When modesty’s last rag has been discarded, the girls as if suddenly abashed at their own audacity, fly like startled fawns from the room, leaving their patrons to make a settlement with conscience and arrange the terms upon which that monitor will consent to the performance of the rest of the dance. For the dance proper — or improper — is now about to begin. If the first part seemed somewhat tropical, comparison with what follows will acquit it of that demerit. The combinations of the dance are infinitely varied, and so long as willing witnesses remain — which, in simple justice to manly fortitude it should be added, is a good while — so long will the “Chon Nookee” present a new and unexpected phase, but it is thought expedient that no more of them be presented here, and if the reader has done me the honor to have enough of it, we will pass to the consideration of another class of dances.
Of this class those most in favor are the Fan and Umbrella dances, performed, usually, by young girls trained almost from infancy. The Japanese are passionately fond of these beautiful exhibitions of grace, and no manner of festivity is satisfactorily celebrated without them. The musicians, all girls, commonly six or eight in number, play on the guitar, a small ivory wand being used, instead of the fingers, to strike the strings. The dancer, a girl of some thirteen years, is elaborately habited as a page. Confined by the closely folded robe as by fetters, the feet and legs are not much used, the feet, indeed, never leaving the floor. Time is marked by undulations of the body, waving the arms, and deft manipulation of the fan. The supple figure bends and sways like a reed in the wind, advances and recedes, one movement succeeding another by transitions singularly graceful, the arms describing innumerable curves, and the fan so skilfully handled as to seem instinct with a life and liberty of its own. Nothing more pure, more devoid of evil suggestion, can be imagined. It is a sad fact that the poor children trained to the execution of this harmless and pleasing dance are destined, in their riper years, to give their charms and graces to the service of the devil in the ‘Chon Nookee’. The umbrella dance is similar to the one just described, the main difference being the use of a small, gaily colored umbrella in place of the fan.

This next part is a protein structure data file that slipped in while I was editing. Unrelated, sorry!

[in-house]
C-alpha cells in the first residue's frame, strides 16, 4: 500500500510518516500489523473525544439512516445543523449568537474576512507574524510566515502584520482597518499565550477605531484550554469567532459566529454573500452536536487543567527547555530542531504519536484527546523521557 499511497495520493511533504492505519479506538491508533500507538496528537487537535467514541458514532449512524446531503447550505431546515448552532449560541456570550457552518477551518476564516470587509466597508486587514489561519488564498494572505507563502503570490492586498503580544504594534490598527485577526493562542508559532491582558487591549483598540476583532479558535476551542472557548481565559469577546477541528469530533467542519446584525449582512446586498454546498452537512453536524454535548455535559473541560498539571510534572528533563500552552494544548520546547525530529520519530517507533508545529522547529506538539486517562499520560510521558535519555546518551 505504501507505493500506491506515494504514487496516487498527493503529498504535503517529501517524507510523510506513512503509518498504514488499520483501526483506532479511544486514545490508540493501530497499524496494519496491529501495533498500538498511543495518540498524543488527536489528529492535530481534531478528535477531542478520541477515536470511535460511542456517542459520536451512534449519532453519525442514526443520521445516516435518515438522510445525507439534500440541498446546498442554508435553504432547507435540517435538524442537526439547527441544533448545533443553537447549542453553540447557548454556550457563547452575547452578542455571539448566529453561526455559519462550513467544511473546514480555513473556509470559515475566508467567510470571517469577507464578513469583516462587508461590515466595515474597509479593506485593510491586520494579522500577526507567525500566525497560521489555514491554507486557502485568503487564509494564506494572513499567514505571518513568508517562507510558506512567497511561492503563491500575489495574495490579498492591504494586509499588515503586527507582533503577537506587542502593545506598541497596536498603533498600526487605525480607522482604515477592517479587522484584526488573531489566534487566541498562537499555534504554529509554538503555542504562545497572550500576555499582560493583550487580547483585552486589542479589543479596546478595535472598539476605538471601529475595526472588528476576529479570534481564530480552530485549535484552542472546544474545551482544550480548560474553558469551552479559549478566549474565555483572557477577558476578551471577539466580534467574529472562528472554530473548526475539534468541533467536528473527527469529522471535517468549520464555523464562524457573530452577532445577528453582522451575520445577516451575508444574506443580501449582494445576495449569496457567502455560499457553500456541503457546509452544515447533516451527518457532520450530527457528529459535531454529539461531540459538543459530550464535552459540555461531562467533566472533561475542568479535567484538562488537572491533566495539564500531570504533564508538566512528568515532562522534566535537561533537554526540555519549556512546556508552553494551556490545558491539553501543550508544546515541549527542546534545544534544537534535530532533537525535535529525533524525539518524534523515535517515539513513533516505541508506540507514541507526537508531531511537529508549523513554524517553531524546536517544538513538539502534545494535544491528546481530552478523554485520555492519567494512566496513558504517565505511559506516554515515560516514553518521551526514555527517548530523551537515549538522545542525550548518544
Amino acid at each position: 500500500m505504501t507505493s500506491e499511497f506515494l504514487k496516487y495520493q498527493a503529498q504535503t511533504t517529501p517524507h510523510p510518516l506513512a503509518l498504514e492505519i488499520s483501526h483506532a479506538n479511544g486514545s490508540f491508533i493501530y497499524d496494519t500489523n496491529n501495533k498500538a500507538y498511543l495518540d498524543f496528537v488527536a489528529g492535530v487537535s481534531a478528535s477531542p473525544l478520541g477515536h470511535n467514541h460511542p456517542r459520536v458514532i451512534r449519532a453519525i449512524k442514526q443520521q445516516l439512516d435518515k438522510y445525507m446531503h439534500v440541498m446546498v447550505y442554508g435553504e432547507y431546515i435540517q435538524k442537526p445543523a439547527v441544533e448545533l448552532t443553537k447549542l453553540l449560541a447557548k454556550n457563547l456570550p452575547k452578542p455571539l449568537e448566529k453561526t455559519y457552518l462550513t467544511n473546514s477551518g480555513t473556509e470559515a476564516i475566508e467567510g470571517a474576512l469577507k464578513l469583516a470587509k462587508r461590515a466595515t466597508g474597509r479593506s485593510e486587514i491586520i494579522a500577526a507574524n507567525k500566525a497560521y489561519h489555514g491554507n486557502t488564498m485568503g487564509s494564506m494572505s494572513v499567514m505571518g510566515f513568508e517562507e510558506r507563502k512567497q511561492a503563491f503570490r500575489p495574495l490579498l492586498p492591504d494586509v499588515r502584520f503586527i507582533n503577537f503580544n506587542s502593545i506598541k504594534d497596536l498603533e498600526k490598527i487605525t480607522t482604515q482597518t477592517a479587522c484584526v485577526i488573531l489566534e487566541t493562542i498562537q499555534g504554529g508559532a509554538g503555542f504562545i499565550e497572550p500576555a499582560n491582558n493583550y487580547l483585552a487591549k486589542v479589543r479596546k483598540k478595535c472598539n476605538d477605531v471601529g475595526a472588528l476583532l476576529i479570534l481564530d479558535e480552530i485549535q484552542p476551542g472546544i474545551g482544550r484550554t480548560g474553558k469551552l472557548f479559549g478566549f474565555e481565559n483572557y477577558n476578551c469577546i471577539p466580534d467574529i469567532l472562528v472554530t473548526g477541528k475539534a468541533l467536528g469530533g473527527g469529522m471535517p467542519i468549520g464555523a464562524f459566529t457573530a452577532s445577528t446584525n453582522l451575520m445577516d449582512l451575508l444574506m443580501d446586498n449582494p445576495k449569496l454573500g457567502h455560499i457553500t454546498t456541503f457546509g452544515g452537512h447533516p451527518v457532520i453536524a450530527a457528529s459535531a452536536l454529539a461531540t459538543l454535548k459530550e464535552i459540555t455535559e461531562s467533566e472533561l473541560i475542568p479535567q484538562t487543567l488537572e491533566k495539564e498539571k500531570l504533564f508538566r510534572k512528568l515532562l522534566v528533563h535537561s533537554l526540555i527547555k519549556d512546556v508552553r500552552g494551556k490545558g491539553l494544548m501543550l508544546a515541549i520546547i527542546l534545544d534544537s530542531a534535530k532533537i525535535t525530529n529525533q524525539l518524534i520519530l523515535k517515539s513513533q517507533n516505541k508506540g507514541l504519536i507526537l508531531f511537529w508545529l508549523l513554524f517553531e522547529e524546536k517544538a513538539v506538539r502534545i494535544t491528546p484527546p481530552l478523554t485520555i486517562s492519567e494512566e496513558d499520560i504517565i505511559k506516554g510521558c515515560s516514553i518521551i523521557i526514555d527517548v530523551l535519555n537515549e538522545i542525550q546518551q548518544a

Crossing from Japan to China, the Prude will find a condition of things which, for iron severity of morals, is perhaps unparalleled — no dancing whatever, by either profligate or virtuous women. To whatever original cause we may attribute this peculiarity, it seems eternal, for the women of the upper classes have an ineradicable habit of so mutilating their feet that even the polite and comparatively harmless accomplishment of walking is beyond their power, those of the lower orders have not sense enough to dance, and that men should dance alone is a proposition of such free and forthright idiocy as to be but obscurely conceivable to any understanding not having the gift of maniacal inspiration, or the normal advantage of original incapacity. Altogether, we may rightly consider China the heaven appointed habitat of people who dislike the dance.
In Siam, what little is known of dancing is confined to the people of Laos. The women are meek eyed, spiritless creatures, crushed under the heavy domination of the stronger sex. Naturally, their music and dancing are of a plaintive, almost doleful character, not without a certain cloying sweetness, however. The dancing is as graceful as the pudgy little bodies of the women are capable of achieving — a little more pleasing than the capering of a butcher’s block, but not quite so much so as that of a wash tub. Its greatest merit is the steely rigor of its decorum. The dancers, however, like ourselves, are a shade less appallingly proper off the floor than on it.